Sotalol a beta-blocker that is also a class III antiarrhythmic drug (i.e., prolongs QT interval) has been studied for prevention of SCD in patients with post-MI LV systolic dysfunction with mixed results. A study by Julian et al evaluated the role of racemic d,l-sotlol in 1456 patients 5-14 days after MI. Racemic sotalol exhibits both beta blocking properties (the l-isomer) and class III antiarrhythmic effects (the d-isomer), and this combination showed a nonsignificant reduction in mortality over one-year follow up. [133] By contrast, oral d-sotalol, in the SWORD, trial showed increased mortality in 3121 patients with recent (6-42 days) MI or with remote (>42 days) MI with symptomatic CHF with LVEF ≤40%. [134] This lack of benefit or actual harm seen in SWORD trial may be due to lack of beta-blocking property of d-sotalol, which probably led to some benefit seen in the study by Julian et al using racemic sotalol. [135] As a result of the SWORD trial, d-sotalol was abandoned. On the other hand a multicenter placebo controlled trial in patients with ICD showed a reduction in mortality and ICD shocks in patients receiving d,l-sotalol. Moreover, the mortality benefit in this study did not differ between patients with LVEF <30% and >30%. [136]

Beta-blockers has a proven role in reducing cardiovascular mortality and SCD in patients with heart failure either from non-ischemic cardiomyopathy or ischemic heart disease. [114], [137]-[139] Similarly, ACE inhibitors, ARBs and aldosterone antagonist are used in heart failure patients to reduce all-cause mortality, however, neither ACE inhibitors nor ARB actually reduce SCD in patients with LV systolic dysfunction. [140]-[142] ELITE did show an unexpected reduction of SCD with losartan but this was a non-prespecified endpoint and was never confirmed prospectively. [143]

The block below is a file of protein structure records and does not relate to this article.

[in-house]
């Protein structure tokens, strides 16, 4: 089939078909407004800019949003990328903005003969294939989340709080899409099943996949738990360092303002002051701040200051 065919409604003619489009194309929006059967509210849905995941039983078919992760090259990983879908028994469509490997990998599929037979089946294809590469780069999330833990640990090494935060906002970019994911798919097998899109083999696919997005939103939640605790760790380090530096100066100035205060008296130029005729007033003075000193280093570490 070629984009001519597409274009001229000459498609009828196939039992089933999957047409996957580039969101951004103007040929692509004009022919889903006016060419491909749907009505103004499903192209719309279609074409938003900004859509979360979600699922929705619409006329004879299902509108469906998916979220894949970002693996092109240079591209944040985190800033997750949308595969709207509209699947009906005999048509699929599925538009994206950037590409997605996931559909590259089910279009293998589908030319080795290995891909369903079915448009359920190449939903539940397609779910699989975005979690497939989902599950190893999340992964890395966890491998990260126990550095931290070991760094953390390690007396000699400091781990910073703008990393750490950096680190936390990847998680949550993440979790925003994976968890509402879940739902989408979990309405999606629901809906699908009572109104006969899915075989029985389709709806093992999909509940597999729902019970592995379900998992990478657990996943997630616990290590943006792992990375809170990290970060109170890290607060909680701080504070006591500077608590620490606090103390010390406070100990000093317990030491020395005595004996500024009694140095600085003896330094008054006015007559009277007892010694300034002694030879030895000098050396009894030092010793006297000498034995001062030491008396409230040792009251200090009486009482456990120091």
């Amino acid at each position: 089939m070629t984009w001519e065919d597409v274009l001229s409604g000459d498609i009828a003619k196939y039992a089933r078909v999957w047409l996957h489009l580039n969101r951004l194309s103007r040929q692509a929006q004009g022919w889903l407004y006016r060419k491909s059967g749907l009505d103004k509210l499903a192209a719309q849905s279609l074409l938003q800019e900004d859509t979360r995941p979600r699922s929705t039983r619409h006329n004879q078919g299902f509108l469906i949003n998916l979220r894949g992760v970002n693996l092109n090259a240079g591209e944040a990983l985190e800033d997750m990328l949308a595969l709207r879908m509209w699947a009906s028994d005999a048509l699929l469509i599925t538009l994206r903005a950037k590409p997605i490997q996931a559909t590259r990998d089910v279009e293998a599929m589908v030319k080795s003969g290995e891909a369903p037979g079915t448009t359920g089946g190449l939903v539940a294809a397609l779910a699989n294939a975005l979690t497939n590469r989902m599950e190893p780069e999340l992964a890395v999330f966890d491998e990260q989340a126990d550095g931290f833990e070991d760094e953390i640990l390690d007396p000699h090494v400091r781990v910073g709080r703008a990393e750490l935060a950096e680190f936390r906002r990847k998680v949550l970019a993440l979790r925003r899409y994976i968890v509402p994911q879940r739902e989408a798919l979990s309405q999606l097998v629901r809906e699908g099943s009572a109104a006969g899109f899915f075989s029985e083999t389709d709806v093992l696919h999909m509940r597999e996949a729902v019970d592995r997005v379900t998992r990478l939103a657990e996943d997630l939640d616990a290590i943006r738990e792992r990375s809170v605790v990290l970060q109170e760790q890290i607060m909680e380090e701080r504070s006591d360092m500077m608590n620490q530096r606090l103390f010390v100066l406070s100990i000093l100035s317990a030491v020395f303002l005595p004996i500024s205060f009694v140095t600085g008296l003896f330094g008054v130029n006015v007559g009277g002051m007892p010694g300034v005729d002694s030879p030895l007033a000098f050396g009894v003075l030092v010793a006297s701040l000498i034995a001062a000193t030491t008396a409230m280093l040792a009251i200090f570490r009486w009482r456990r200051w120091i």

Class I antiarrhythmic drugs have not been found to reduce SCD in patients with history of MI and LV systolic dysfunction, and in fact most often result in an increase in mortality. The Cardiac Arrhythmia Suppression Trial (CAST) and CAST-II trials, for example, showed increased mortality with the use of class Ic antiarrhythmic drugs in post MI patients. [144] Similarly, propafenone showed increased mortality compared to ICD in Cardiac Arrest Study Hamburg (CASH). [145]

As the data of ICD trials showed reduction in all-cause mortality and SCD in patients with cardiomyopathy as compared to amiodarone, the role of antiarrhythmic drugs in prevention of SCD has become adjunctive, with the goal of reducing ICD shocks. Beta-blockers and other humoral modifiers are generally used in the management of heart failure and improve survival in heart failure patients.

The role of amiodarone for prevention of SCD in HCM is controversial. In a study by McKenna et al, [146] amiodarone found to be effective but it is noteworthy that this study was used historical controls receiving either mexiletine, disopyramide or quinidine. In other studies antiarrhythmic drugs for the prevention of SCD in HCM have not been found to be effective. [147] Similarly, beta-blockers, sotalol and amiodarone have been used to suppress ventricular arrhythmias in ARVC. Efficacy has been variable [148], [149] and, with the increasing practice of use of ICD in the prevention of SCD in these patients, antiarrhythmic drugs are again used to reduce the need for ICD intervention.

5.2. Device therapy: Implantable cardioverter-defibrillator

Implantable cardioverter-defibrillator therapy has emerged as the most important management strategy for prevention of SCD in patients with cardiomyopathy at high risk of sudden cardiac death. The high incidence and high individual risk of SCD in cardiomyopathy patients with impaired left ventricular function, especially in those who had survived a ventricular arrhythmia, and the relative ineffectiveness of antiarrhythmic drugs in these patients led to a series of trials aimed at assessing the role of ICD therapy. This strategy was first tested in trials of patients with highest degree of risk. These were sudden death and ventricular arrhythmia survivors, and the studies are collectively referred to as secondary prevention trials. These trials were followed by trials of increasingly lower risk patients, principally those with heart failure, in primary prevention trials. The major message of these trials is that cost effectiveness is highest in highest risk patients, but that in this group, numerically the number of lives saved by defibrillators is relatively small. Use of defibrillators in lower risk cohorts decreases cost effectiveness, but increases the chance of making a numerical impact of the incidence of SCD in the contemporary US population.

5.3. Secondary prevention ICD trials

Antiarrhythmics versus implantable defibrillators (AVID), Canadian implantable defibrillator study (CIDS) and Cardiac arrest study Hamburg (CASH) trials gave an insight into the benefits of use of ICDs in secondary prevention of SCD after an arrhythmic event. In these studies patients with history of aborted SCD or patients with ventricular arrhythmia in the setting of reduced LV systolic function were enrolled.